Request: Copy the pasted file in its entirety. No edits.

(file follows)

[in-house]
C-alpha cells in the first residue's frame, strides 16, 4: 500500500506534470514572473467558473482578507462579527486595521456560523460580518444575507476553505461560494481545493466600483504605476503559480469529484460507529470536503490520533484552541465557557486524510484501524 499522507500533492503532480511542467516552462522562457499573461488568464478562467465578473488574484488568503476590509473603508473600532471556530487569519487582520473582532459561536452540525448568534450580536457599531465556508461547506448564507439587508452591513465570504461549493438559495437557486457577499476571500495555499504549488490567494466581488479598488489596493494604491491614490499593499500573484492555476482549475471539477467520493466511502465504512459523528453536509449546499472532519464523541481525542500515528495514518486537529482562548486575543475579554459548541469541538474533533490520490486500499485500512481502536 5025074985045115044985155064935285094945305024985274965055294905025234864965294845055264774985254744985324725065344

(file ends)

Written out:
[in-house]
C-alpha cells in the first residue's frame, strides 16, 4: 500500500506534470514572473467558473482578507462579527486595521456560523460580518444575507476553505461560494481545493466600483504605476503559480469529484460507529470536503490520533484552541465557557486524510484501524 499522507500533492503532480511542467516552462522562457499573461488568464478562467465578473488574484488568503476590509473603508473600532471556530487569519487582520473582532459561536452540525448568534450580536457599531465556508461547506448564507439587508452591513465570504461549493438559495437557486457577499476571500495555499504549488490567494466581488479598488489596493494604491491614490499593499500573484492555476482549475471539477467520493466511502465504512459523528453536509449546499472532519464523541481525542500515528495514518486537529482562548486575543475579554459548541469541538474533533490520490486500499485500512481502536 5025074985045115044985155064935285094945305024985274965055294905025234864965294845055264774985254744985324725065344